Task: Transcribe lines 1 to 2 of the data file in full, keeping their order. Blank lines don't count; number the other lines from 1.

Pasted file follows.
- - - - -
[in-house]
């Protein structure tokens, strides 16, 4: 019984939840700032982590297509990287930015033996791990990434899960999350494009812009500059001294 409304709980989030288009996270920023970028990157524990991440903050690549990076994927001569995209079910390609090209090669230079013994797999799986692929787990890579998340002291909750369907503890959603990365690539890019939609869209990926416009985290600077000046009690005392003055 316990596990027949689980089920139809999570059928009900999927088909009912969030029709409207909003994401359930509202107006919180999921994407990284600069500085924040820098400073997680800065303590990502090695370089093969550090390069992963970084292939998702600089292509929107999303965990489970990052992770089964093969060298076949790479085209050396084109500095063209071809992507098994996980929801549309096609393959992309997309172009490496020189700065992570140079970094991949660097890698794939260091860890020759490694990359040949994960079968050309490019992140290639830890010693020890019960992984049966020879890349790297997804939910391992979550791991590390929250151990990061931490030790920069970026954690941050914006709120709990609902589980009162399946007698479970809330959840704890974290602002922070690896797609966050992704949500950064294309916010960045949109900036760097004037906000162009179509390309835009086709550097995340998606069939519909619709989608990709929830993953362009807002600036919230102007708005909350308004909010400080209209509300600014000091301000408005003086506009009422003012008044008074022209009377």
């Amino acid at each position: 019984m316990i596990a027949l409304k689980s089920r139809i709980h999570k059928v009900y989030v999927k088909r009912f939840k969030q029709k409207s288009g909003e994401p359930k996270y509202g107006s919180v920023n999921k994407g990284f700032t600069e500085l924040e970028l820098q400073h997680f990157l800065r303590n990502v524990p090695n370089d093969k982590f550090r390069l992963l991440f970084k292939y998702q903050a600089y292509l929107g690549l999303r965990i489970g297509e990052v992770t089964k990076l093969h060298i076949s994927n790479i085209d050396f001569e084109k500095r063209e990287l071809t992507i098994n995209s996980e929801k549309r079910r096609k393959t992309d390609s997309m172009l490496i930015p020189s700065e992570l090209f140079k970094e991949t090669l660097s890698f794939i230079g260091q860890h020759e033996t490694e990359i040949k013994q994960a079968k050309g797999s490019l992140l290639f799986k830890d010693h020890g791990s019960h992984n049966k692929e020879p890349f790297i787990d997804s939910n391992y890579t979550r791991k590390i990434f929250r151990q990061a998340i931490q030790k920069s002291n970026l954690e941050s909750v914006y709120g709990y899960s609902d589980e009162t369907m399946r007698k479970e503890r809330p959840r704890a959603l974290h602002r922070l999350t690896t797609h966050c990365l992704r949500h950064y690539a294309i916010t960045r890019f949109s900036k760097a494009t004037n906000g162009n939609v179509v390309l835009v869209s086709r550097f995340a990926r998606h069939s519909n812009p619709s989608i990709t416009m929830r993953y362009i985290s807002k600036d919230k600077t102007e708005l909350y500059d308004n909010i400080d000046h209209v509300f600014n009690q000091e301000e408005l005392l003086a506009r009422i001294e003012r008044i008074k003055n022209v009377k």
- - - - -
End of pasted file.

[in-house]
């Protein structure tokens, strides 16, 4: 019984939840700032982590297509990287930015033996791990990434899960999350494009812009500059001294 409304709980989030288009996270920023970028990157524990991440903050690549990076994927001569995209079910390609090209090669230079013994797999799986692929787990890579998340002291909750369907503890959603990365690539890019939609869209990926416009985290600077000046009690005392003055 316990596990027949689980089920139809999570059928009900999927088909009912969030029709409207909003994401359930509202107006919180999921994407990284600069500085924040820098400073997680800065303590990502090695370089093969550090390069992963970084292939998702600089292509929107999303965990489970990052992770089964093969060298076949790479085209050396084109500095063209071809992507098994996980929801549309096609393959992309997309172009490496020189700065992570140079970094991949660097890698794939260091860890020759490694990359040949994960079968050309490019992140290639830890010693020890019960992984049966020879890349790297997804939910391992979550791991590390929250151990990061931490030790920069970026954690941050914006709120709990609902589980009162399946007698479970809330959840704890974290602002922070690896797609966050992704949500950064294309916010960045949109900036760097004037906000162009179509390309835009086709550097995340998606069939519909619709989608990709929830993953362009807002600036919230102007708005909350308004909010400080209209509300600014000091301000408005003086506009009422003012008044008074022209009377």